This in turn jeopardizes the health situation of the people and communities within LDCs, with especially adverse consequences for the scaling up of HIV/AIDS treatment. LDCs cannot deal with increasing communicable and non-communicable disease burden without the assurance of continuous availability of generic medicines as long as they remain LDCs.
By granting a renewable transition period, Article 66.1 recognizes that for as long as a country remains an LDC, it will face various constraints, and will need an exemption from TRIPS obligations. Previously, a time-limited duration was given, and yet during this period, the socio-economic situation in LDCs has worsened and the health needs remain even greater.
As evidenced by their continuing LDC status, the LDCs still face unrelenting development and capacity challenges.
To address these pressing public health needs, to secure the ability to progressively realize the right to health, and to ensure their continuing right of access to more affordable medicines of assured quality, the LDCs called upon the Council to grant the extension of the transitional period under Article 66.1 of the TRIPS Agreement for Least Developed Countries with respect to Pharmaceutical Products, and for waivers from the obligation of Articles 70.8 and 70.9 for as long as the member is an LDC.
In its statement under this agenda item, India reiterated its support for the proposal of the LDCs contained in document IP/C/W/605 and requested all members to support the LDC proposal without any conditionalities. In 2001, recognizing the special circumstances of LDCs, WTO members granted LDCs a specific exemption for pharmaceutical products in paragraph 7 of the Doha Declaration on TRIPS and Public Health, which was later adopted as a TRIPS Council Decision contained in document IP/C/25 dated 27th June 2002.
This decision exempted LDCs from having to implement the provisions of the TRIPS Agreement relating to the protection of pharmaceutical patents and clinical data until 1 January 2016 in order to enable their access to low-cost generic medicines given the high prevalence of both communicable and non-communicable diseases in LDCs, like HIV/AIDS, malaria, cancer etc. The General Council also granted a waiver (WT/L/478 dated 12 July 2002) to LDCs from its obligations under 70.9 of the TRIPS agreement to grant exclusive marketing rights (EMRs).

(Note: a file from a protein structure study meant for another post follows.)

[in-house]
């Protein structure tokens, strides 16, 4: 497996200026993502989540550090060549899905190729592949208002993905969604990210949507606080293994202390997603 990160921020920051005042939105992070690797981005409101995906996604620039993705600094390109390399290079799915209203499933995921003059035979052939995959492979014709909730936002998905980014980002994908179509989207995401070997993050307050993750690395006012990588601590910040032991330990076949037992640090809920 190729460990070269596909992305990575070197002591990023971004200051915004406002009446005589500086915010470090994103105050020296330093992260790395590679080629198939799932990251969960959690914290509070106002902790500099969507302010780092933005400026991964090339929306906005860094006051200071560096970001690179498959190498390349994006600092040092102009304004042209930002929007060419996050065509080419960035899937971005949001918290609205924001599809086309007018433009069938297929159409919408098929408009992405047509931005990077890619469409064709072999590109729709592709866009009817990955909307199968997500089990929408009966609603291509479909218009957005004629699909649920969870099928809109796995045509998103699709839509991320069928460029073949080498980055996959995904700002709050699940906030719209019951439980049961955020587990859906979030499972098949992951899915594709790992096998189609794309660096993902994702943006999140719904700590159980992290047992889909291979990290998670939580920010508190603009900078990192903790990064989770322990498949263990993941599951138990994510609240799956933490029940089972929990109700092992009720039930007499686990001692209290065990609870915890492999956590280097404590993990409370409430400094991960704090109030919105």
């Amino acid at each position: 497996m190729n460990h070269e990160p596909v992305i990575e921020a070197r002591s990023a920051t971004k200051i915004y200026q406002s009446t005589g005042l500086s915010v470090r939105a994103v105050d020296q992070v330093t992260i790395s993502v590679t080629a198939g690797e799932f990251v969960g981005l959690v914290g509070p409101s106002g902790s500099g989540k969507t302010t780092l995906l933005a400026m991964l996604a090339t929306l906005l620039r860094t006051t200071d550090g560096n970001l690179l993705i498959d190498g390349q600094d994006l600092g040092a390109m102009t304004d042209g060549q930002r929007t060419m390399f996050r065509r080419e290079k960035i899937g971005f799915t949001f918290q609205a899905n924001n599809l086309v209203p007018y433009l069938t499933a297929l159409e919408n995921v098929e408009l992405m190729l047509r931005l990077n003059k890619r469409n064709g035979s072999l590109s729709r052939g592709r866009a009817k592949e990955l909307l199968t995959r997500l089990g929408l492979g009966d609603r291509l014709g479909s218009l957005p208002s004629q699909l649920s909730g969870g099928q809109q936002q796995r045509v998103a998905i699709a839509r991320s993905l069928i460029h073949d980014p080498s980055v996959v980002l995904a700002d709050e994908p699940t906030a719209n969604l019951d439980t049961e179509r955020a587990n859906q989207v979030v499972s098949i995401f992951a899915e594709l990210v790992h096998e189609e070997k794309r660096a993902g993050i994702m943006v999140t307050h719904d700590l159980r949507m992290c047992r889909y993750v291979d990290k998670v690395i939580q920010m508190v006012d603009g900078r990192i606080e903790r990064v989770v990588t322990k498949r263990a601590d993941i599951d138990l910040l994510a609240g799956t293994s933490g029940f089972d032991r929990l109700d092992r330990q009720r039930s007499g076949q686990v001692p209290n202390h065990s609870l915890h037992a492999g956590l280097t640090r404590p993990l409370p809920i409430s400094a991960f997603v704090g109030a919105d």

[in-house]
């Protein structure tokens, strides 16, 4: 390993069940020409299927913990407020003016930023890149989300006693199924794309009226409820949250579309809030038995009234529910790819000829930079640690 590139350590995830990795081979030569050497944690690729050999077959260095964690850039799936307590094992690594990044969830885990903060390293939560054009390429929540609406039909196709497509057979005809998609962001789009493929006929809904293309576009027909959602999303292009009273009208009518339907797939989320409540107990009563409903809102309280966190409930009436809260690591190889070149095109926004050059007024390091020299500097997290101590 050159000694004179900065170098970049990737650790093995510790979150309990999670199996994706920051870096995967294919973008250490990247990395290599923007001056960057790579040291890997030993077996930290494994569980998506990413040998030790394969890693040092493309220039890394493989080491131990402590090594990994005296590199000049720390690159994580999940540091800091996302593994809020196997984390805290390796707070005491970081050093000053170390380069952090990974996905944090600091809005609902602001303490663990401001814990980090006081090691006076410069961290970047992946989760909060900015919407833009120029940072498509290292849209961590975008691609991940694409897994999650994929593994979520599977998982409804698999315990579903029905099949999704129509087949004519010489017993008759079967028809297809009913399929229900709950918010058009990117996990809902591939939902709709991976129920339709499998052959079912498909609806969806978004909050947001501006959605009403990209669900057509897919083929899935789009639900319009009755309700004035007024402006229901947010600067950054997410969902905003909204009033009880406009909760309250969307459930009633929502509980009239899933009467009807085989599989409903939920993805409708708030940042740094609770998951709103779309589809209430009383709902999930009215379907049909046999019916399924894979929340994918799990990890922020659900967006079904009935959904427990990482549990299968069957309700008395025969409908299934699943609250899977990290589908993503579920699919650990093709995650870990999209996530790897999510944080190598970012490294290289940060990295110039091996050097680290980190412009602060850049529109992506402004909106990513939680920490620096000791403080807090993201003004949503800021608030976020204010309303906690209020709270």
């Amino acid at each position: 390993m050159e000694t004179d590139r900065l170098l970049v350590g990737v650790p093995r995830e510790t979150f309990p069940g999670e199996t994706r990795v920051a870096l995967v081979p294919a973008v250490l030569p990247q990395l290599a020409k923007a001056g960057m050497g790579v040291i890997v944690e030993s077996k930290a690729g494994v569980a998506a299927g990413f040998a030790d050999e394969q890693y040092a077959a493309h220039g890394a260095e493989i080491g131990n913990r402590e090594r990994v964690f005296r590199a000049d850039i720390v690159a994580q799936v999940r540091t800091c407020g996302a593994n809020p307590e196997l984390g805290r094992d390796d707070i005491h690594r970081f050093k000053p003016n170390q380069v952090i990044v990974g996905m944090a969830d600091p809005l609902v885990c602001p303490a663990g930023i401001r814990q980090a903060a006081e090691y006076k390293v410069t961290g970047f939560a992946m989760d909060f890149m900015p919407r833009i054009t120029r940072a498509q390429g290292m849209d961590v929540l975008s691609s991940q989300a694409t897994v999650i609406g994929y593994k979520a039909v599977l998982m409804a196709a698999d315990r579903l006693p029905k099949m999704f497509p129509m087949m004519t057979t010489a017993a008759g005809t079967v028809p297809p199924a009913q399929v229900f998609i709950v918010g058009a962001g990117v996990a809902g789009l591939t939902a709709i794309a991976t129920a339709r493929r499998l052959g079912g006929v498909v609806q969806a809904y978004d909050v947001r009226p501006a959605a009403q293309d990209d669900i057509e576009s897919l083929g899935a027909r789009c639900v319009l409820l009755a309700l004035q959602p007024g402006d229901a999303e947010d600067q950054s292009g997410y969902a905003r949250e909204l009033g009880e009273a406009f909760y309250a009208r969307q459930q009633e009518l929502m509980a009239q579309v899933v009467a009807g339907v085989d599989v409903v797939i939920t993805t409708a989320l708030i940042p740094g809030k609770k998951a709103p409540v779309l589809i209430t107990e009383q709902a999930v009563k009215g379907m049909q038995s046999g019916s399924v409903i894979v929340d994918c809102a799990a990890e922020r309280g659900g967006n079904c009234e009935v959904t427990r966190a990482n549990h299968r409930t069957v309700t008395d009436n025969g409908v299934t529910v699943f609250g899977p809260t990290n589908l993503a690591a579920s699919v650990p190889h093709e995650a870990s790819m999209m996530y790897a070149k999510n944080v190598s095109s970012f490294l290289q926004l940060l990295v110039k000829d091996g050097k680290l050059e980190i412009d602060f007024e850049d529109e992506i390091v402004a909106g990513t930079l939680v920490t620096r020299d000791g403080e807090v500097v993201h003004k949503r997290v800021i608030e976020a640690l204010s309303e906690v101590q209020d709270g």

According to India, the 2002 TRIPS Council decision (WT/C/25) supplemented by the General Council waiver (WT/L/478) has facilitated access to affordable medicines in LDCs. However, LDCs continue to bear high burdens of infectious and non-infectious diseases and face numerous challenges in confronting disease and illness. In June 2013, WTO members agreed to extend the transition period for LDCs to implement the overall TRIPS agreement until July 2021.
India reiterated Article 66.1 of the TRIPS which states "the Council for TRIPS shall, upon duly motivated request by a least developed country Member, accord extensions of this period." It said that it is of the view that the language used in Article 66.1 is mandatory in nature, in that it does not give the TRIPS Council any discretion to deny a request for extension of the transition period or to impose any further conditions on LDCs.
India noted that since July 2002, the two transition periods - one general and one specific to pharmaceutical products - are in force. It was of the view that a specific decision on pharmaceutical product transition period is absolutely critical to provide suppliers, procurers and donors of affordable medicines in LDCs the clarity and certainty to manufacture, export and import generic medicines. In addition, the LDC request for waivers from Articles 70.8 (mailbox obligation) and 70.9 (exclusive marketing rights) are fully warranted as these obligations create further obstacles to access to affordable pharmaceutical products to LDCs.
Importantly, said India, according to the June 2013 decision, the general extension was "without prejudice to the Council Decision of 2002" on the extension of the LDC transition period for "certain obligations with respect to pharmaceutical products" that expires in 2016 and to the right of LDCs to seek further extensions of the period provided for in Para 1 of Article 66 of the TRIPS Agreement.